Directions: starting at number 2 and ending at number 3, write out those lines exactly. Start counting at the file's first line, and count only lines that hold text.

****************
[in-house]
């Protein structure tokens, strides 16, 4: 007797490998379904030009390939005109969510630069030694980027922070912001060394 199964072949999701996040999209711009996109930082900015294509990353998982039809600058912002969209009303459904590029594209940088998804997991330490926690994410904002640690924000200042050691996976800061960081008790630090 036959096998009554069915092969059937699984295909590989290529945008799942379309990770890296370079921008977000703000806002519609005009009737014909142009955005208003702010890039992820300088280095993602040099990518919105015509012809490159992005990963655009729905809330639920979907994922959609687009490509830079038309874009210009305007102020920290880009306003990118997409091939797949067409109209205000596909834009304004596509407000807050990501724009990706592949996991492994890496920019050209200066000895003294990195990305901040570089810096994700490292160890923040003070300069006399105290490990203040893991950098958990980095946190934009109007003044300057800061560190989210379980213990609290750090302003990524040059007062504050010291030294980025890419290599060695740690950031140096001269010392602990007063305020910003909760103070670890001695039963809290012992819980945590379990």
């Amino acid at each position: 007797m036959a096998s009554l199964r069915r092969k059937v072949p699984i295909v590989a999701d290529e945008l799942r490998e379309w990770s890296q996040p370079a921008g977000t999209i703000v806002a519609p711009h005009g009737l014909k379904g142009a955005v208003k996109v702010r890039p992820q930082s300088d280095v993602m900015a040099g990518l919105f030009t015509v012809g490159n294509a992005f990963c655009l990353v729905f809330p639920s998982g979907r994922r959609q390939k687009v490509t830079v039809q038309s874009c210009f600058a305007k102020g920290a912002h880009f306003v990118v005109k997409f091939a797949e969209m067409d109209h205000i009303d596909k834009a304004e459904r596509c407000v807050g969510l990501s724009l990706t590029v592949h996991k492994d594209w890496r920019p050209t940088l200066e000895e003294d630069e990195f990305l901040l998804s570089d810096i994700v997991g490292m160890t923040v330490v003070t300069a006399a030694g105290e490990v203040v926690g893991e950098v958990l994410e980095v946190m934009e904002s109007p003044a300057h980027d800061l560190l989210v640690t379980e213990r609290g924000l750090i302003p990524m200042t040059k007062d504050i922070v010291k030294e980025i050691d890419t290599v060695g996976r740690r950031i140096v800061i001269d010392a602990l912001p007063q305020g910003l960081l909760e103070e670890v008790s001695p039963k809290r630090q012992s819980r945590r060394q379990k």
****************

């Protein structure tokens, strides 16, 4: 007797490998379904030009390939005109969510630069030694980027922070912001060394 199964072949999701996040999209711009996109930082900015294509990353998982039809600058912002969209009303459904590029594209940088998804997991330490926690994410904002640690924000200042050691996976800061960081008790630090 036959096998009554069915092969059937699984295909590989290529945008799942379309990770890296370079921008977000703000806002519609005009009737014909142009955005208003702010890039992820300088280095993602040099990518919105015509012809490159992005990963655009729905809330639920979907994922959609687009490509830079038309874009210009305007102020920290880009306003990118997409091939797949067409109209205000596909834009304004596509407000807050990501724009990706592949996991492994890496920019050209200066000895003294990195990305901040570089810096994700490292160890923040003070300069006399105290490990203040893991950098958990980095946190934009109007003044300057800061560190989210379980213990609290750090302003990524040059007062504050010291030294980025890419290599060695740690950031140096001269010392602990007063305020910003909760103070670890001695039963809290012992819980945590379990």
């Amino acid at each position: 007797m036959a096998s009554l199964r069915r092969k059937v072949p699984i295909v590989a999701d290529e945008l799942r490998e379309w990770s890296q996040p370079a921008g977000t999209i703000v806002a519609p711009h005009g009737l014909k379904g142009a955005v208003k996109v702010r890039p992820q930082s300088d280095v993602m900015a040099g990518l919105f030009t015509v012809g490159n294509a992005f990963c655009l990353v729905f809330p639920s998982g979907r994922r959609q390939k687009v490509t830079v039809q038309s874009c210009f600058a305007k102020g920290a912002h880009f306003v990118v005109k997409f091939a797949e969209m067409d109209h205000i009303d596909k834009a304004e459904r596509c407000v807050g969510l990501s724009l990706t590029v592949h996991k492994d594209w890496r920019p050209t940088l200066e000895e003294d630069e990195f990305l901040l998804s570089d810096i994700v997991g490292m160890t923040v330490v003070t300069a006399a030694g105290e490990v203040v926690g893991e950098v958990l994410e980095v946190m934009e904002s109007p003044a300057h980027d800061l560190l989210v640690t379980e213990r609290g924000l750090i302003p990524m200042t040059k007062d504050i922070v010291k030294e980025i050691d890419t290599v060695g996976r740690r950031i140096v800061i001269d010392a602990l912001p007063q305020g910003l960081l909760e103070e670890v008790s001695p039963k809290r630090q012992s819980r945590r060394q379990k």